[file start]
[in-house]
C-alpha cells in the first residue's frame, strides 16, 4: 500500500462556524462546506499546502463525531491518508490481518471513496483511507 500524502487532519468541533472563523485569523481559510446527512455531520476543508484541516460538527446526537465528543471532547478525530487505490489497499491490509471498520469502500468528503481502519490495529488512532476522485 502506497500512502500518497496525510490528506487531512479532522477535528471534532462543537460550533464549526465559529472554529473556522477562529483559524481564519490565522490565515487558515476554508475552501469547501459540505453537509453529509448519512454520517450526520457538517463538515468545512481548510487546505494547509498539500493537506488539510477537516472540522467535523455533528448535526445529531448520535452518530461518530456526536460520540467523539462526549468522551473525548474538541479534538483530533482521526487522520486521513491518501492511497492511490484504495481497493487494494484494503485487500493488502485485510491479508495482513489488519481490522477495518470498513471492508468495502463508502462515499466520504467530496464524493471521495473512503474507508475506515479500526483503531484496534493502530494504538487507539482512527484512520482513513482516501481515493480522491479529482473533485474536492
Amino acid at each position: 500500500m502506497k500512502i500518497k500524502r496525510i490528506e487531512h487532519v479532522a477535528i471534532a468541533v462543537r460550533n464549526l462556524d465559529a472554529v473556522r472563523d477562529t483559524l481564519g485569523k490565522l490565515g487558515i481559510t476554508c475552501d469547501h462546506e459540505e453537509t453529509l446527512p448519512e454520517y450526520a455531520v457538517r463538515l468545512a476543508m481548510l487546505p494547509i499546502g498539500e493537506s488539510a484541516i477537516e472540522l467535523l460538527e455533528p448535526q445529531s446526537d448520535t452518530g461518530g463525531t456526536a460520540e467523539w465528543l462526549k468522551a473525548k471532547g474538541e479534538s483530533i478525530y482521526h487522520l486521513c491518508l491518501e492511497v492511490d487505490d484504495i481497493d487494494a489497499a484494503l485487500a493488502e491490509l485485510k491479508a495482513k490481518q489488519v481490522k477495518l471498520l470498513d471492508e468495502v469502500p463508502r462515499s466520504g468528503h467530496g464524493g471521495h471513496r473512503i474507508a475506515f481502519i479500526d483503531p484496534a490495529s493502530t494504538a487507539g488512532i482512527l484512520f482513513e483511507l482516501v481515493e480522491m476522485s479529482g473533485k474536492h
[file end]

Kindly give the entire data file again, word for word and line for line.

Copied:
[in-house]
C-alpha cells in the first residue's frame, strides 16, 4: 500500500462556524462546506499546502463525531491518508490481518471513496483511507 500524502487532519468541533472563523485569523481559510446527512455531520476543508484541516460538527446526537465528543471532547478525530487505490489497499491490509471498520469502500468528503481502519490495529488512532476522485 502506497500512502500518497496525510490528506487531512479532522477535528471534532462543537460550533464549526465559529472554529473556522477562529483559524481564519490565522490565515487558515476554508475552501469547501459540505453537509453529509448519512454520517450526520457538517463538515468545512481548510487546505494547509498539500493537506488539510477537516472540522467535523455533528448535526445529531448520535452518530461518530456526536460520540467523539462526549468522551473525548474538541479534538483530533482521526487522520486521513491518501492511497492511490484504495481497493487494494484494503485487500493488502485485510491479508495482513489488519481490522477495518470498513471492508468495502463508502462515499466520504467530496464524493471521495473512503474507508475506515479500526483503531484496534493502530494504538487507539482512527484512520482513513482516501481515493480522491479529482473533485474536492
Amino acid at each position: 500500500m502506497k500512502i500518497k500524502r496525510i490528506e487531512h487532519v479532522a477535528i471534532a468541533v462543537r460550533n464549526l462556524d465559529a472554529v473556522r472563523d477562529t483559524l481564519g485569523k490565522l490565515g487558515i481559510t476554508c475552501d469547501h462546506e459540505e453537509t453529509l446527512p448519512e454520517y450526520a455531520v457538517r463538515l468545512a476543508m481548510l487546505p494547509i499546502g498539500e493537506s488539510a484541516i477537516e472540522l467535523l460538527e455533528p448535526q445529531s446526537d448520535t452518530g461518530g463525531t456526536a460520540e467523539w465528543l462526549k468522551a473525548k471532547g474538541e479534538s483530533i478525530y482521526h487522520l486521513c491518508l491518501e492511497v492511490d487505490d484504495i481497493d487494494a489497499a484494503l485487500a493488502e491490509l485485510k491479508a495482513k490481518q489488519v481490522k477495518l471498520l470498513d471492508e468495502v469502500p463508502r462515499s466520504g468528503h467530496g464524493g471521495h471513496r473512503i474507508a475506515f481502519i479500526d483503531p484496534a490495529s493502530t494504538a487507539g488512532i482512527l484512520f482513513e483511507l482516501v481515493e480522491m476522485s479529482g473533485k474536492h